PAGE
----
What Is Sexual Harassment?
The Equal Employment Opportunity Commission (EEOC) has this to say about sexual harassment:
Harassment can include “sexual harassment” or unwelcome sexual advances, requests for sexual favors, and other verbal or physical harassment of a sexual nature. Harassment does not have to be of a sexual nature, however, and can include offensive remarks about a person’s sex. For example, it is illegal to harass a woman by making offensive comments about women in general. Both victim and the harasser can be either a woman or a man, and the victim and harasser can be the same sex.
They continue on by stating that things like simple teasing and isolated incidents generally aren’t considered sexual harassment unless they are frequent or severe, or result in some kind of adverse employment action. Additionally, it should be noted that sexual harassment can come from many sources. It doesn’t have to be a supervisor or even a coworker. A client or a customer can also be guilty of – or a victim of – sexual harassment. Generally, sexual harassment falls into two categories: hostile work environment and quid pro quo.
Hostile Work Environment
A hostile work environment is when the comments or behaviors of an individual or group of individuals create an environment that is detrimental to the harassed employee, and usually has a negative impact on their ability to perform their work. Hostile work environments can be created by any number of behaviors. Something fairly small, such as minor teasing, can become a hostile work environment if it is experienced frequently enough. On the other end, behavior doesn’t have to be repeated if it is severe enough. Some actions can be disruptive enough to immediately create a hostile work environment.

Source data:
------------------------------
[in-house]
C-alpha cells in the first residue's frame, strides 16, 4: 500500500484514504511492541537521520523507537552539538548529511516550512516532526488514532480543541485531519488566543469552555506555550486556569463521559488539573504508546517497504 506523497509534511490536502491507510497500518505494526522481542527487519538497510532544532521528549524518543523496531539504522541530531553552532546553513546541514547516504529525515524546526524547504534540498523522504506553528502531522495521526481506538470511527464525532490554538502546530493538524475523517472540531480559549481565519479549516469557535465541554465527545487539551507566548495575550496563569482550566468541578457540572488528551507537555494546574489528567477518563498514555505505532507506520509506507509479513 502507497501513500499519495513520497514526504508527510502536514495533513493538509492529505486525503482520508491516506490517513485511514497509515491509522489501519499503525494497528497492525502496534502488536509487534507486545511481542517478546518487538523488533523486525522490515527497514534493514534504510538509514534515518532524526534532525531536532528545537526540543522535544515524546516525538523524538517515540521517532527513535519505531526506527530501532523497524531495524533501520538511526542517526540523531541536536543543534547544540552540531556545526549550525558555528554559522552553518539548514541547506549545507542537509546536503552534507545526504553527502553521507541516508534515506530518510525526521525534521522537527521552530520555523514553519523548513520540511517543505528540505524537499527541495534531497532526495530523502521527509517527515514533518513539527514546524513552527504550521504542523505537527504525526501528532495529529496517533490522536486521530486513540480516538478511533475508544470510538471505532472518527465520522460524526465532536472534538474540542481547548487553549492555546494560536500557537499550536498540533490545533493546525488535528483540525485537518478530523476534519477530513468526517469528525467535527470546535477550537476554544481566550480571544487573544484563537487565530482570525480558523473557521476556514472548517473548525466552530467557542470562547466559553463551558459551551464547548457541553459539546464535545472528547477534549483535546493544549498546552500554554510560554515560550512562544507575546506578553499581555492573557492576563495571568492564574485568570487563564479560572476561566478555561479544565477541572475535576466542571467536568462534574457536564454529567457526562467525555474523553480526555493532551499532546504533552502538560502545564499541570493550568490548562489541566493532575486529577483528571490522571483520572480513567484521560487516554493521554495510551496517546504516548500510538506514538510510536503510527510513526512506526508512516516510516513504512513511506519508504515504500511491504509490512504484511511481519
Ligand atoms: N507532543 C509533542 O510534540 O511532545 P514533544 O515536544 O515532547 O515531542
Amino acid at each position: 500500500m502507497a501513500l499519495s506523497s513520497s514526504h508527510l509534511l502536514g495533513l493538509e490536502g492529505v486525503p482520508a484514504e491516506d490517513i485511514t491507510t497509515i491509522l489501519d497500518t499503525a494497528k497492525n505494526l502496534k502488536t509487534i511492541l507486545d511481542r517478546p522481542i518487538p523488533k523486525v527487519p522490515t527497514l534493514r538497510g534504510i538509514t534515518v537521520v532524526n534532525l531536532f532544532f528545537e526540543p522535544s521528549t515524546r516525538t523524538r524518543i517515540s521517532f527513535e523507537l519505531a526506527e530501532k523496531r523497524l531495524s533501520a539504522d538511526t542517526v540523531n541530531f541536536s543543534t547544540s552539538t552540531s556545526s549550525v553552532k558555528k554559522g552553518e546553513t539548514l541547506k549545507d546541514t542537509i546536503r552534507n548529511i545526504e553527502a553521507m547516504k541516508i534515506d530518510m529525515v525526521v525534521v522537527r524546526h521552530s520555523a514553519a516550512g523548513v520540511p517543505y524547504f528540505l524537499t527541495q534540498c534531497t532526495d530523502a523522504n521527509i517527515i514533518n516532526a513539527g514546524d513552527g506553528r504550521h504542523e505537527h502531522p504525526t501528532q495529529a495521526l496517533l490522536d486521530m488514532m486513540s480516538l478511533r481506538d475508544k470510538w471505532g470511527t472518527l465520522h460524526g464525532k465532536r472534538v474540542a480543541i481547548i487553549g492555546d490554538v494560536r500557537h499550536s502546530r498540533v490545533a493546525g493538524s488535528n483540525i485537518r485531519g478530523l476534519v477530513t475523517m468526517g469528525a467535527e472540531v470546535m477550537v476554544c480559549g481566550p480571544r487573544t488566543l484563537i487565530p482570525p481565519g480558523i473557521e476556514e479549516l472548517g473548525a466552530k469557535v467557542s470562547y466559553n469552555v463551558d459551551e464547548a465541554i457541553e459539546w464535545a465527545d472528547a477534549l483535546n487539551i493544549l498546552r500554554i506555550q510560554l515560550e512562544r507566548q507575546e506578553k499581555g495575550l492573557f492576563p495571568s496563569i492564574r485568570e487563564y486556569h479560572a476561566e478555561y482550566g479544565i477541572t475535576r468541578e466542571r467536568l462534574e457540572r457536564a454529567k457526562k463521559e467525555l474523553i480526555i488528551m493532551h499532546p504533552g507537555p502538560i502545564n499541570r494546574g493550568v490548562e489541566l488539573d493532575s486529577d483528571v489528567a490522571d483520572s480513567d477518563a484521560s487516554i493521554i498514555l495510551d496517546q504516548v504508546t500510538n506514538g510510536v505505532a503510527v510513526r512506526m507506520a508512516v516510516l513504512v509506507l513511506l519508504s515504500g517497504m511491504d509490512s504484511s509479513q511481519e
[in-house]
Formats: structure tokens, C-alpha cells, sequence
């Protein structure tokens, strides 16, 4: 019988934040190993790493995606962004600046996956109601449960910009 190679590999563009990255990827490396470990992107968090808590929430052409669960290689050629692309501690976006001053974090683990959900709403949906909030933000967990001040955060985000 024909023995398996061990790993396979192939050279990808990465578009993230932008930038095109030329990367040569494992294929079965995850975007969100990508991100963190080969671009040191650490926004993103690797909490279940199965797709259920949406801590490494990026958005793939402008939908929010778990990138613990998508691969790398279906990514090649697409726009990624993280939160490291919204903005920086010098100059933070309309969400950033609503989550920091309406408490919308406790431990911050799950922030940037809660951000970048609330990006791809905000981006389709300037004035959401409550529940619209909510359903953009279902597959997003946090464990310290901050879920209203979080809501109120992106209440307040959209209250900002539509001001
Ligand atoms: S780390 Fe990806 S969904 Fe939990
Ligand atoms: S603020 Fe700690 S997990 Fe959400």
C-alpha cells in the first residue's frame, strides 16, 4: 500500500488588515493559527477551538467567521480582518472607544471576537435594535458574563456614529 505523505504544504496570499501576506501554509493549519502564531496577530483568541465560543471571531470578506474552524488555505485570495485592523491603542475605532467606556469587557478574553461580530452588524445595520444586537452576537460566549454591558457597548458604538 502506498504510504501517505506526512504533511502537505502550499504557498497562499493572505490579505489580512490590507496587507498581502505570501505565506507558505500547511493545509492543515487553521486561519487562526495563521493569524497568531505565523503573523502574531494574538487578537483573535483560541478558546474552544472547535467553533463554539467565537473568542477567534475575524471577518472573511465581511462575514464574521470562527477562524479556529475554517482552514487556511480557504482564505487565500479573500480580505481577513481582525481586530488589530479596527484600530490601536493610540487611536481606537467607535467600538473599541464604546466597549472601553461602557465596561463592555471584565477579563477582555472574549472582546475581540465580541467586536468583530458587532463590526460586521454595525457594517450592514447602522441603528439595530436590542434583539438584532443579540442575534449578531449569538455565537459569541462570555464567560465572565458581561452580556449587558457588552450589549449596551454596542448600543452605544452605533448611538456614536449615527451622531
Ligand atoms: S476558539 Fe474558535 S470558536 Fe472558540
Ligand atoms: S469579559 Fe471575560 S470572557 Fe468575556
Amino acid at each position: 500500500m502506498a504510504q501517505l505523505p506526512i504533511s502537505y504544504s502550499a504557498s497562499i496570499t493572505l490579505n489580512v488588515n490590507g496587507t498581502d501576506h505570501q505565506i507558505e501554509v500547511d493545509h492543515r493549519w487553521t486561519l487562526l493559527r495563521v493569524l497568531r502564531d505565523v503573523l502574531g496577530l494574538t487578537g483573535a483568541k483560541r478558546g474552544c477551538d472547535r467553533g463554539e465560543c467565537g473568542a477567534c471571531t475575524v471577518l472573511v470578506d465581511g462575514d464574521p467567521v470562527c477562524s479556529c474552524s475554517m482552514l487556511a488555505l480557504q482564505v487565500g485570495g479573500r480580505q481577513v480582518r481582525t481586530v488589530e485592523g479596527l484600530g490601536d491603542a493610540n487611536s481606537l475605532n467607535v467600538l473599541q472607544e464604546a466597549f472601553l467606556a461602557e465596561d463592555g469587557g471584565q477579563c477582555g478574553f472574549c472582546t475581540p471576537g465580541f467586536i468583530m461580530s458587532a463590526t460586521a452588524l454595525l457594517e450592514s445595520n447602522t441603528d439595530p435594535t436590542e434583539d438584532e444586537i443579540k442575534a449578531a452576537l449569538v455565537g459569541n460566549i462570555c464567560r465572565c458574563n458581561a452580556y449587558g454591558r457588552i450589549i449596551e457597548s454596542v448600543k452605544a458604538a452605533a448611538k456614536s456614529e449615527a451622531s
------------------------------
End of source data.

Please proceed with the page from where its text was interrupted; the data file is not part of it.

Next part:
It can be difficult to pin down “the line” that must be crossed for a situation to qualify as a hostile work environment, which is why it can be helpful to talk to a sexual harassment lawyer. An employment lawyer with a background in sexual harassment will usually be able to discuss your situation and give you advice about whether it would constitute a hostile work environment.
Quid Pro Quo
“Quid pro quo” is a Latin phrase that roughly translates into “something for something”. Quid pro quo sexual harassment is when a supervisor uses an incentive to coerce someone into complying with their sexual advances. Like all forms of sexual harassment, this can manifest itself in many different forms. It could be as blatant as a supervisor saying that they will fire you if you don’t sleep with them, or it could be much more subtle. For example, a supervisor could say that they will make your workload easier if you go on a date with them. While the first example seems a lot more extreme than the second, both of those situations could be considered quid pro quo sexual harassment, especially if the advances are unwanted.
What Can I Do If I’ve Been The Victim Of Sexual Harassment?
One of the first things that many sexual harassment victims do is file a claim with the EEOC. You can definitely do that, and that can be done with or without the assistance of a sexual harassment lawyer. However, an attorney may assist you in the filing with the EEOC and through the entire process, which would ensure all necessary facts to put your claim in its best light are included and would provide help in response to the employer’s evidence and in negotiation. Further, even if the EEOC does not find in your favor, your claims may still be perfectly valid. You will just have to